Lecture | Research Seminar
CA-OS Research Seminar | Decolonising Time: Cultural Heritage in Senegal
- Dr. Ferdinand de Jong (University of East Anglia)
- Monday 6 March 2017
- Pieter de la Courtgebouw
Examining several lieux de memoires in Senegal, this seminar explores sites of memory for the contours of a national imagination. The seminar suggests that Senegal’s collective memory and national imagination is fragmented across ethnic, regional and religious lines, but unified by a legacy of Pan-Africanism.
Acknowledging postcolonial fatigue in the present, the lecture suggests that it is no longer the postcolonial future, but the Pan-African past that holds out the promise of emancipation. Even though the promise of postcolonial liberation is largely ruined, heritage sites in Senegal continue to produce decolonial utopias. Considering the ‘untimeliness’ of these utopias, the seminar explores how Senegalese heritage decolonizes time as a form of belated Utopianism.
About Ferdinand de Jong
Ferdinand de Jong is senior lecturer at the School of Art, Media and American Studies of the University of East Anglia. After travelling through West Africa, De Jong decided to study African history. For his doctoral dissertation he conducted fieldwork in the southern region of Senegal, a part of the country claimed by an armed separatist movement.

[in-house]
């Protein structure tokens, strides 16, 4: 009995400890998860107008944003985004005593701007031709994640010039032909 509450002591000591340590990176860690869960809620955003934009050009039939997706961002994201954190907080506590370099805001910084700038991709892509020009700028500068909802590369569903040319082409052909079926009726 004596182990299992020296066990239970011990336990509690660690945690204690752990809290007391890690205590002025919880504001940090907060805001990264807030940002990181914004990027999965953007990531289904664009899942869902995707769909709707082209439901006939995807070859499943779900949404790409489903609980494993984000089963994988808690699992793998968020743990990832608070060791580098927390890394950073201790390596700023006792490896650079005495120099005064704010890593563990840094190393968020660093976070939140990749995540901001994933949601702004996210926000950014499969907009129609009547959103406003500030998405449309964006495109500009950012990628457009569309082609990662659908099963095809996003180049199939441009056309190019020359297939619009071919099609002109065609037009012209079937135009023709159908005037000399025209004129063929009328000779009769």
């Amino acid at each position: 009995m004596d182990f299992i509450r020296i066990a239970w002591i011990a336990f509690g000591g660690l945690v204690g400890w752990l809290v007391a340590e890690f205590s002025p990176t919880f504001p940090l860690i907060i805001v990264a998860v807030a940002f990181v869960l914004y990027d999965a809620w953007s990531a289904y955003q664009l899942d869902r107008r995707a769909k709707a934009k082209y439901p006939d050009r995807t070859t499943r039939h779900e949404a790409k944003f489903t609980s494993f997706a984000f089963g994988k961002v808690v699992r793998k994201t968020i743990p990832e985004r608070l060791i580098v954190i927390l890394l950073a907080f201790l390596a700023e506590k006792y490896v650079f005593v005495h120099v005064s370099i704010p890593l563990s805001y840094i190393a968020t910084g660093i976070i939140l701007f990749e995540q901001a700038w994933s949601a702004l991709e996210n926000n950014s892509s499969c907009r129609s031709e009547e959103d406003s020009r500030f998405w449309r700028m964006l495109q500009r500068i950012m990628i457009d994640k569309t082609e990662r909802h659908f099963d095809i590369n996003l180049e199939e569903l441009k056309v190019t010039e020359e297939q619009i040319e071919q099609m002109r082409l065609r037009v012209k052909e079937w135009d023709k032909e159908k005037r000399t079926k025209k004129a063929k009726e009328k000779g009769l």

Researching masquerading, De Jong found that the object of his research was defined as secret by the interlocutors. He became more interested in anthropological understandings of the practice of secrecy and how this practice enables people to produce locality in an increasingly globalising world.
This is when De Jong's academic orientation shifted towards anthropology. His doctoral dissertation demonstrates how people engage modernity on their own terms through secretive performances. Since masquerading is a form of performance, he took up the opportunity to teach African art and performance at the School of Art History and World Art Studies.
Here, De Jong developed new interests in art, performance and memory. He became interested in heritage, as one of the masquerades he had researched in Senegal was declared UNESCO World Heritage. At present, De Jong is developing research and teaching in the archive and postcolonial futures.
This seminar is organised by the Leiden Institute of Cultural Anthropology and Development Sociology.